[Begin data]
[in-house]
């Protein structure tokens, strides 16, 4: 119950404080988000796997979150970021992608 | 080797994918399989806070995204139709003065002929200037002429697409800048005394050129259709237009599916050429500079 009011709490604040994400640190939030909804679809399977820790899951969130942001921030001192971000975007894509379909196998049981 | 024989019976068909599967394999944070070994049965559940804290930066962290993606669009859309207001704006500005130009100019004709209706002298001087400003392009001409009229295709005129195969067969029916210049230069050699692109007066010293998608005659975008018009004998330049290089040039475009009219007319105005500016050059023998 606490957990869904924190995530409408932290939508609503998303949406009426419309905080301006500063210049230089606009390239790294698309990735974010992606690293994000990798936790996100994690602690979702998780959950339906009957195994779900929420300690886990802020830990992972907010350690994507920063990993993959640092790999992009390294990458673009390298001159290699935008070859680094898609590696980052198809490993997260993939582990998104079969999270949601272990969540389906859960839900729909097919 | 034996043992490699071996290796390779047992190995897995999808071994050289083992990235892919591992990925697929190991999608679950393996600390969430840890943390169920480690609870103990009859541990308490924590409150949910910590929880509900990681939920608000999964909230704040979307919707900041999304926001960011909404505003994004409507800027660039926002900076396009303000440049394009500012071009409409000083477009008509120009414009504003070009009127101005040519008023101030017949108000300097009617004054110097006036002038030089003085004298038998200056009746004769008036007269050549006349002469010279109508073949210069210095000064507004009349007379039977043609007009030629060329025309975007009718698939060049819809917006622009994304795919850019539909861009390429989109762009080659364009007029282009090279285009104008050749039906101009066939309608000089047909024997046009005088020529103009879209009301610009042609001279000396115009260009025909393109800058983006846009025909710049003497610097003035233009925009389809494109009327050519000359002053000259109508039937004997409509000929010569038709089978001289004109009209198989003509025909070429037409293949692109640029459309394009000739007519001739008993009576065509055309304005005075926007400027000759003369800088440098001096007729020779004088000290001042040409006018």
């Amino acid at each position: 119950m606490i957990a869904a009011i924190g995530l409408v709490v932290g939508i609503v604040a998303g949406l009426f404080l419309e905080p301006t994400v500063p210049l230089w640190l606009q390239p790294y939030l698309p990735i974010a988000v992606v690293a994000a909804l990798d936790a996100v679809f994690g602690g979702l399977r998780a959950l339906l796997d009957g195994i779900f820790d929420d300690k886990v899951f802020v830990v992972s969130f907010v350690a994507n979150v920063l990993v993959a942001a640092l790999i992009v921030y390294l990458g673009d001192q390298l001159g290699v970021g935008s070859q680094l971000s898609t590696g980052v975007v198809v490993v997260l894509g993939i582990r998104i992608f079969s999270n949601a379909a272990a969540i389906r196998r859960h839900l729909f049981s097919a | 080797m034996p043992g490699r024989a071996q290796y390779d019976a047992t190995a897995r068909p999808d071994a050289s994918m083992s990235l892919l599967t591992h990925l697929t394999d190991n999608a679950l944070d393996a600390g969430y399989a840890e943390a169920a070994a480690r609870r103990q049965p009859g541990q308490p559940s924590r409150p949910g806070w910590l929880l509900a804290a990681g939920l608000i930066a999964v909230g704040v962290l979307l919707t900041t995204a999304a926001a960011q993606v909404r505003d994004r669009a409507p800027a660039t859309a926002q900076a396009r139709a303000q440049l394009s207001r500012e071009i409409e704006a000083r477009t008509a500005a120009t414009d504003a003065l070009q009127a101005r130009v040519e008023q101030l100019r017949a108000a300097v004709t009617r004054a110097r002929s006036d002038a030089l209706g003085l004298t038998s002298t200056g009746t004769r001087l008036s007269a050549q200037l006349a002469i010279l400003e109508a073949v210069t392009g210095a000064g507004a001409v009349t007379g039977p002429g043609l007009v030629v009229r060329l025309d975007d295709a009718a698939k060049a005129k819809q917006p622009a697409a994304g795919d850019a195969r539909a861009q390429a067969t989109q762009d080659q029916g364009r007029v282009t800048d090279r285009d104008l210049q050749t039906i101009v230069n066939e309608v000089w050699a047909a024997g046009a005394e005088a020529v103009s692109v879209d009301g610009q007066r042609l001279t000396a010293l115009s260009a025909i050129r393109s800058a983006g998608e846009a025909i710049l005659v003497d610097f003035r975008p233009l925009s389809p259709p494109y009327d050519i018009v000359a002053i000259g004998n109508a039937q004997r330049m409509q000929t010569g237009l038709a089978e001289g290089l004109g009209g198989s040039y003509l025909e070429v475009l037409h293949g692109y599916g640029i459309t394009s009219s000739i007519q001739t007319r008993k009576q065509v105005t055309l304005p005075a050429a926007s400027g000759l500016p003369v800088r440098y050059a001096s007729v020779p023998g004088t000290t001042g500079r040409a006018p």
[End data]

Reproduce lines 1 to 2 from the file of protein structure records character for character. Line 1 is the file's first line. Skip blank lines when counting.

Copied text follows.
[in-house]
């Protein structure tokens, strides 16, 4: 119950404080988000796997979150970021992608 | 080797994918399989806070995204139709003065002929200037002429697409800048005394050129259709237009599916050429500079 009011709490604040994400640190939030909804679809399977820790899951969130942001921030001192971000975007894509379909196998049981 | 024989019976068909599967394999944070070994049965559940804290930066962290993606669009859309207001704006500005130009100019004709209706002298001087400003392009001409009229295709005129195969067969029916210049230069050699692109007066010293998608005659975008018009004998330049290089040039475009009219007319105005500016050059023998 606490957990869904924190995530409408932290939508609503998303949406009426419309905080301006500063210049230089606009390239790294698309990735974010992606690293994000990798936790996100994690602690979702998780959950339906009957195994779900929420300690886990802020830990992972907010350690994507920063990993993959640092790999992009390294990458673009390298001159290699935008070859680094898609590696980052198809490993997260993939582990998104079969999270949601272990969540389906859960839900729909097919 | 034996043992490699071996290796390779047992190995897995999808071994050289083992990235892919591992990925697929190991999608679950393996600390969430840890943390169920480690609870103990009859541990308490924590409150949910910590929880509900990681939920608000999964909230704040979307919707900041999304926001960011909404505003994004409507800027660039926002900076396009303000440049394009500012071009409409000083477009008509120009414009504003070009009127101005040519008023101030017949108000300097009617004054110097006036002038030089003085004298038998200056009746004769008036007269050549006349002469010279109508073949210069210095000064507004009349007379039977043609007009030629060329025309975007009718698939060049819809917006622009994304795919850019539909861009390429989109762009080659364009007029282009090279285009104008050749039906101009066939309608000089047909024997046009005088020529103009879209009301610009042609001279000396115009260009025909393109800058983006846009025909710049003497610097003035233009925009389809494109009327050519000359002053000259109508039937004997409509000929010569038709089978001289004109009209198989003509025909070429037409293949692109640029459309394009000739007519001739008993009576065509055309304005005075926007400027000759003369800088440098001096007729020779004088000290001042040409006018």